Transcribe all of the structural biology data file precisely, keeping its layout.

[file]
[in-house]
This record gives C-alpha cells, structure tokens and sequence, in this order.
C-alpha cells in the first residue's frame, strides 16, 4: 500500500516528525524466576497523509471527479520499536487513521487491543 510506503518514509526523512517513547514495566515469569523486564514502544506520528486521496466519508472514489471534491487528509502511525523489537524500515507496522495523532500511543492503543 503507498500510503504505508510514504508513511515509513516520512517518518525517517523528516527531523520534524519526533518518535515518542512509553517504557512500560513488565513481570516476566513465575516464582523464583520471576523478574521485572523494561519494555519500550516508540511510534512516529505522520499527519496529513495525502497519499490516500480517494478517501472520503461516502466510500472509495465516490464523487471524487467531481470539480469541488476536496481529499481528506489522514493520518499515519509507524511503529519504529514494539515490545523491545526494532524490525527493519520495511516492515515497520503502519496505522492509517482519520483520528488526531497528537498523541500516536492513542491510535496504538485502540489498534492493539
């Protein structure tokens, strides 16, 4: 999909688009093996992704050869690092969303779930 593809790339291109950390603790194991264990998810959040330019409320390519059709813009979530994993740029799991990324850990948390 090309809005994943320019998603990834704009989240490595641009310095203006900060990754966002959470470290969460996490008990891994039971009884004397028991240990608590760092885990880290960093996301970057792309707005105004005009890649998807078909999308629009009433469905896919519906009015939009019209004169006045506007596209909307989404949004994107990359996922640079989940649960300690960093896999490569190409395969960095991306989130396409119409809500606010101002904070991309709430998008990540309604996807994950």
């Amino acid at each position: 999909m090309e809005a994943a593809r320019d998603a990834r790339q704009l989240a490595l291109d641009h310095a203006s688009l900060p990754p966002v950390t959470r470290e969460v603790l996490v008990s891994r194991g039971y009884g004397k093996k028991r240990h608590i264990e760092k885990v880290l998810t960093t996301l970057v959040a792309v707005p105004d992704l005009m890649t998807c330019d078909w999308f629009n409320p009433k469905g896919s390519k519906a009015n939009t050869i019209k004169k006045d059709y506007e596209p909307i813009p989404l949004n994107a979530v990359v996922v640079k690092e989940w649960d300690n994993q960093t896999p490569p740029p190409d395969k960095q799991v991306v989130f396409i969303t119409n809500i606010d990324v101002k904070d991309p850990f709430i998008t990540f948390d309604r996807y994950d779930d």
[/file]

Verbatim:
[in-house]
This record gives C-alpha cells, structure tokens and sequence, in this order.
C-alpha cells in the first residue's frame, strides 16, 4: 500500500516528525524466576497523509471527479520499536487513521487491543 510506503518514509526523512517513547514495566515469569523486564514502544506520528486521496466519508472514489471534491487528509502511525523489537524500515507496522495523532500511543492503543 503507498500510503504505508510514504508513511515509513516520512517518518525517517523528516527531523520534524519526533518518535515518542512509553517504557512500560513488565513481570516476566513465575516464582523464583520471576523478574521485572523494561519494555519500550516508540511510534512516529505522520499527519496529513495525502497519499490516500480517494478517501472520503461516502466510500472509495465516490464523487471524487467531481470539480469541488476536496481529499481528506489522514493520518499515519509507524511503529519504529514494539515490545523491545526494532524490525527493519520495511516492515515497520503502519496505522492509517482519520483520528488526531497528537498523541500516536492513542491510535496504538485502540489498534492493539
């Protein structure tokens, strides 16, 4: 999909688009093996992704050869690092969303779930 593809790339291109950390603790194991264990998810959040330019409320390519059709813009979530994993740029799991990324850990948390 090309809005994943320019998603990834704009989240490595641009310095203006900060990754966002959470470290969460996490008990891994039971009884004397028991240990608590760092885990880290960093996301970057792309707005105004005009890649998807078909999308629009009433469905896919519906009015939009019209004169006045506007596209909307989404949004994107990359996922640079989940649960300690960093896999490569190409395969960095991306989130396409119409809500606010101002904070991309709430998008990540309604996807994950």
């Amino acid at each position: 999909m090309e809005a994943a593809r320019d998603a990834r790339q704009l989240a490595l291109d641009h310095a203006s688009l900060p990754p966002v950390t959470r470290e969460v603790l996490v008990s891994r194991g039971y009884g004397k093996k028991r240990h608590i264990e760092k885990v880290l998810t960093t996301l970057v959040a792309v707005p105004d992704l005009m890649t998807c330019d078909w999308f629009n409320p009433k469905g896919s390519k519906a009015n939009t050869i019209k004169k006045d059709y506007e596209p909307i813009p989404l949004n994107a979530v990359v996922v640079k690092e989940w649960d300690n994993q960093t896999p490569p740029p190409d395969k960095q799991v991306v989130f396409i969303t119409n809500i606010d990324v101002k904070d991309p850990f709430i998008t990540f948390d309604r996807y994950d779930d």